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Open Justice - The Constitutional Right to Attend and Speak About Criminal Proceedings

NCJ Number
M D Lepofsky
Date Published
390 pages
This study examines the balancing of the accused's right to a fair trial and the public's right of access to criminal proceedings in Canadian law both before and after the 1982 Charter of Rights and compares the Canadian position on these issues with these rights under the U.S. Constitution.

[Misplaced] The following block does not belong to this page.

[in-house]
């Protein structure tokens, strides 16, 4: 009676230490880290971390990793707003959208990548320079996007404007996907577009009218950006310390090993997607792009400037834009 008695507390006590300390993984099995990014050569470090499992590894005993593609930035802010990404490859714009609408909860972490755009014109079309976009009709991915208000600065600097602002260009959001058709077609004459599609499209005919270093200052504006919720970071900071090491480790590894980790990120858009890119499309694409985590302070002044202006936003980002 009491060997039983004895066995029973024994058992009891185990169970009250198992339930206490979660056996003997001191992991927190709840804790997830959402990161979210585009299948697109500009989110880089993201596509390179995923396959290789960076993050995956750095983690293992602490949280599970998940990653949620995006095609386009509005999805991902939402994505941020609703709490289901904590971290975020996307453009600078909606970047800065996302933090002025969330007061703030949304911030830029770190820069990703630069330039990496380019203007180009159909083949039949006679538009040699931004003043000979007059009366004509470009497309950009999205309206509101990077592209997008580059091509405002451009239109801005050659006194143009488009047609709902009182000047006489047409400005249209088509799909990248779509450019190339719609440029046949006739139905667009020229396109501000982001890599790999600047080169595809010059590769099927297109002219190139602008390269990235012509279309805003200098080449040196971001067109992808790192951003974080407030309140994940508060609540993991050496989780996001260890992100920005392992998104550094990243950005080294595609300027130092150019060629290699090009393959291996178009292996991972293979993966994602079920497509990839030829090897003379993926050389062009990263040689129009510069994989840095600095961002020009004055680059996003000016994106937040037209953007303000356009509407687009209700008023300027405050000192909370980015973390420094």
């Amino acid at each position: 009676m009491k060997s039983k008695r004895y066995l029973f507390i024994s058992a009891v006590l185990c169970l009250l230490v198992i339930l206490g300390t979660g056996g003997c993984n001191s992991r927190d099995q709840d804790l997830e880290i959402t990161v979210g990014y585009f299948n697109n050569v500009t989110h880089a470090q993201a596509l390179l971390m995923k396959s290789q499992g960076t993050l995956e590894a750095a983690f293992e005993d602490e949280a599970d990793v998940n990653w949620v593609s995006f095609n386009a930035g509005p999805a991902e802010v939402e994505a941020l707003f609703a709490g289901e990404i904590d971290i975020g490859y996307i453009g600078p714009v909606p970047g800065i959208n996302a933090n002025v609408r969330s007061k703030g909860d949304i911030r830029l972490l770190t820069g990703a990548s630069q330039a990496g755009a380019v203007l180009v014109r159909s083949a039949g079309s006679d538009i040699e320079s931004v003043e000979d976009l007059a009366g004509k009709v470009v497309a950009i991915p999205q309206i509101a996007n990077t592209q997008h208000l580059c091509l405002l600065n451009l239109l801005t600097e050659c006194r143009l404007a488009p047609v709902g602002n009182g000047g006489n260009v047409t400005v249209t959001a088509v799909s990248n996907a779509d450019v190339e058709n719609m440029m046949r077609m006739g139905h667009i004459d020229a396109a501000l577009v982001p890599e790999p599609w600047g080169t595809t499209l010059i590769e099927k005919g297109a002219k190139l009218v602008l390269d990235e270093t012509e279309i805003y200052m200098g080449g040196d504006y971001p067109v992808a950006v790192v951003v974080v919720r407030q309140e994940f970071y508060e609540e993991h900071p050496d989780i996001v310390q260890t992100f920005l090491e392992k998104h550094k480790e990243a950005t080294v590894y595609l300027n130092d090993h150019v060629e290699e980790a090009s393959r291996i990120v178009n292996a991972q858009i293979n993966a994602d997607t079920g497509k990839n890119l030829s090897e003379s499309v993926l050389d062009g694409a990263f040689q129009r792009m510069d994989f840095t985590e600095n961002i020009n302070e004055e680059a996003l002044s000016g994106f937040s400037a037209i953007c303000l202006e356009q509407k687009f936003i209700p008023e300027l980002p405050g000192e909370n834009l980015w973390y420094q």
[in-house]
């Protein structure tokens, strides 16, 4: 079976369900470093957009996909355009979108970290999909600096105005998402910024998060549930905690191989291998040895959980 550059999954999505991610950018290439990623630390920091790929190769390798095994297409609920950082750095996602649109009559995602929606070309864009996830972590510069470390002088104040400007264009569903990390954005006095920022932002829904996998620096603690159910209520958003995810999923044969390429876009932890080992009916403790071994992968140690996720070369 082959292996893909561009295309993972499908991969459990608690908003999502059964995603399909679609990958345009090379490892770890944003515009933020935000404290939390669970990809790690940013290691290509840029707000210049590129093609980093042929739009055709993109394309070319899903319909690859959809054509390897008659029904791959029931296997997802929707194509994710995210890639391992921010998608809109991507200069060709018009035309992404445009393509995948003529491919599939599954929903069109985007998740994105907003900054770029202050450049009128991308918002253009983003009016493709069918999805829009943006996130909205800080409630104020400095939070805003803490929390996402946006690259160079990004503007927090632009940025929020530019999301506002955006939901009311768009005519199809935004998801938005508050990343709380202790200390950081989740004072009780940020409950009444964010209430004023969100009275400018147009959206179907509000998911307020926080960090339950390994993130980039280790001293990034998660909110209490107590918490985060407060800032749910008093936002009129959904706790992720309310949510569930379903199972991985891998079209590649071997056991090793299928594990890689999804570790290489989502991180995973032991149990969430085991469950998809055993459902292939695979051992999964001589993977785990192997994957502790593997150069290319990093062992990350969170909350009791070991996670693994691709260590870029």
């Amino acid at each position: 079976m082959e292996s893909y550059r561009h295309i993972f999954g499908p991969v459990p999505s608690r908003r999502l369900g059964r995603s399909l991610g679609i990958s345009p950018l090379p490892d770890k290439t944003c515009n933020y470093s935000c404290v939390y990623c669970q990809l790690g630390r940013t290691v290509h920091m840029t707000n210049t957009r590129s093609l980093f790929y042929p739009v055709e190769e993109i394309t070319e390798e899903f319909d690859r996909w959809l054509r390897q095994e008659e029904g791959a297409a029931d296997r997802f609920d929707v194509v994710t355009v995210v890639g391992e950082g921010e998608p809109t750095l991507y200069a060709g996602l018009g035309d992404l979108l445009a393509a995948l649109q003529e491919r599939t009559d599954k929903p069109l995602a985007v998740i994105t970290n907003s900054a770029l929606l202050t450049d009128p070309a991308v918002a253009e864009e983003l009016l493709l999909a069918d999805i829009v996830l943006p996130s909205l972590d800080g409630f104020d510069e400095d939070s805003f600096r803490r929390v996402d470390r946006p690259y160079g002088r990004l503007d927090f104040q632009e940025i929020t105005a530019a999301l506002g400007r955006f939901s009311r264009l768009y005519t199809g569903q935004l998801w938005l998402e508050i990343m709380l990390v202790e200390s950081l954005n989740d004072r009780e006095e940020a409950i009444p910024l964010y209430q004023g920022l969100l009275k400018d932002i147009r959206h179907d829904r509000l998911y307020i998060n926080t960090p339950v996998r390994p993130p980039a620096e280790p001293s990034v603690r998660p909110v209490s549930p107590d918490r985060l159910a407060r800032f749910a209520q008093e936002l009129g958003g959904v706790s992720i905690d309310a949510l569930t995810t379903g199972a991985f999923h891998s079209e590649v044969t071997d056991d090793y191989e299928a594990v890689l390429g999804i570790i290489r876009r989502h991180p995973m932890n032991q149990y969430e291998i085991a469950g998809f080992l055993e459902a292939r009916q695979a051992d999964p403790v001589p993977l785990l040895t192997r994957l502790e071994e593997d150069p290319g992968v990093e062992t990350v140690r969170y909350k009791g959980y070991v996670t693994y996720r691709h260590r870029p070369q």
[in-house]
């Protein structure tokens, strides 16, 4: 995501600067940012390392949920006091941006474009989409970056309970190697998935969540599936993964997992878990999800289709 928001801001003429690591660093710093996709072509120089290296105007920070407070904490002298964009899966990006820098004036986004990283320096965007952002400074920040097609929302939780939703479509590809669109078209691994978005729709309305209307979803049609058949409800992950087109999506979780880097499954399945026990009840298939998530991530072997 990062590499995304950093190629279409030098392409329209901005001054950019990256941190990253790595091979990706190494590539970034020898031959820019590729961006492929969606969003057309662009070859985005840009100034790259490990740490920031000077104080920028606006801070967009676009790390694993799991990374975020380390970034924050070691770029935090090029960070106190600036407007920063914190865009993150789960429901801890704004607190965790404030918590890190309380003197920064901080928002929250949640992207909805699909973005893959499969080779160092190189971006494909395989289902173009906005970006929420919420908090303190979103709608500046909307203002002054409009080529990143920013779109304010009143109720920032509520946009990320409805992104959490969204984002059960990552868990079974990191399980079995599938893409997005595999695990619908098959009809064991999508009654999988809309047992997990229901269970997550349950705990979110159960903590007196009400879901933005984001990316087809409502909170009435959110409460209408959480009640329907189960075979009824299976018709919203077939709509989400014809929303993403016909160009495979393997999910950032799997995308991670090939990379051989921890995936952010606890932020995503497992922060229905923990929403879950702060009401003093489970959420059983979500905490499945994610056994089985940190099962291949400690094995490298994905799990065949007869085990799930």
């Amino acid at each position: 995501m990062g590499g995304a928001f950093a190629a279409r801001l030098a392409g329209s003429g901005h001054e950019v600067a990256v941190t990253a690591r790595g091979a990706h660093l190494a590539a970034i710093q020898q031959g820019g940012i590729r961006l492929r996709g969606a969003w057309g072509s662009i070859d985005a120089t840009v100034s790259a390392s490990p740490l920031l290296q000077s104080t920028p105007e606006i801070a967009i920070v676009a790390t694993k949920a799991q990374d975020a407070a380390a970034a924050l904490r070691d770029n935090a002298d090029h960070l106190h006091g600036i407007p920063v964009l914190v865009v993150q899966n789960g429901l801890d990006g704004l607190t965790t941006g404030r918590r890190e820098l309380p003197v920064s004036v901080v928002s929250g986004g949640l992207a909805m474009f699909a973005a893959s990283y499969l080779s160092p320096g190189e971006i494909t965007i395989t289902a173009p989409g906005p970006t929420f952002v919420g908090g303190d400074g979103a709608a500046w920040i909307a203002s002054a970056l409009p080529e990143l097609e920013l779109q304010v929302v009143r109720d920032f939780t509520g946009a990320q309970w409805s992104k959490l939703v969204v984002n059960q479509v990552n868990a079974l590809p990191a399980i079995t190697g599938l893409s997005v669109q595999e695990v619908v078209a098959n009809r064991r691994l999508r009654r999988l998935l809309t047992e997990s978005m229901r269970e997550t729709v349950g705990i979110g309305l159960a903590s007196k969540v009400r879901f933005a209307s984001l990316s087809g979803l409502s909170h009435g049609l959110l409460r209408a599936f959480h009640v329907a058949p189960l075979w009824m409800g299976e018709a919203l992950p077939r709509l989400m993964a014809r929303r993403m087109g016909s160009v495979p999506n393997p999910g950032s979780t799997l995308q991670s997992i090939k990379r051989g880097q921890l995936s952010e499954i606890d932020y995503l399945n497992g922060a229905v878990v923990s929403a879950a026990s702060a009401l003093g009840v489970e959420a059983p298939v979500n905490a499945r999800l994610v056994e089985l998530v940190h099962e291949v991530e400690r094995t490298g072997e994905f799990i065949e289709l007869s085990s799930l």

Traditionally, attendance at and speech about criminal proceedings in Canada have been substantially restricted through legislation and judicially fashioned common law rules, despite judicial rhetoric on the importance of openness in the administration of criminal justice in a democratic society. The accused's right to a fair trial has also not been traditionally safeguarded by adequate legal guarantees. This is in contrast to the mandates of the U.S. Constitution, which has clauses guaranteeing the right to free speech and press and the accused's right to a fair and impartial trial. The 1982 Canadian Charter of Rights guarantees Canadians for the first time the right to a fair trial, and the public and the media enjoy a new constitutional right to freedom of expression. Because these rights are mandated in the supreme law of Canada, they take precedence over any statutory or common law rules which unreasonably limit them. A table of cases, chapter footnotes, and subject index.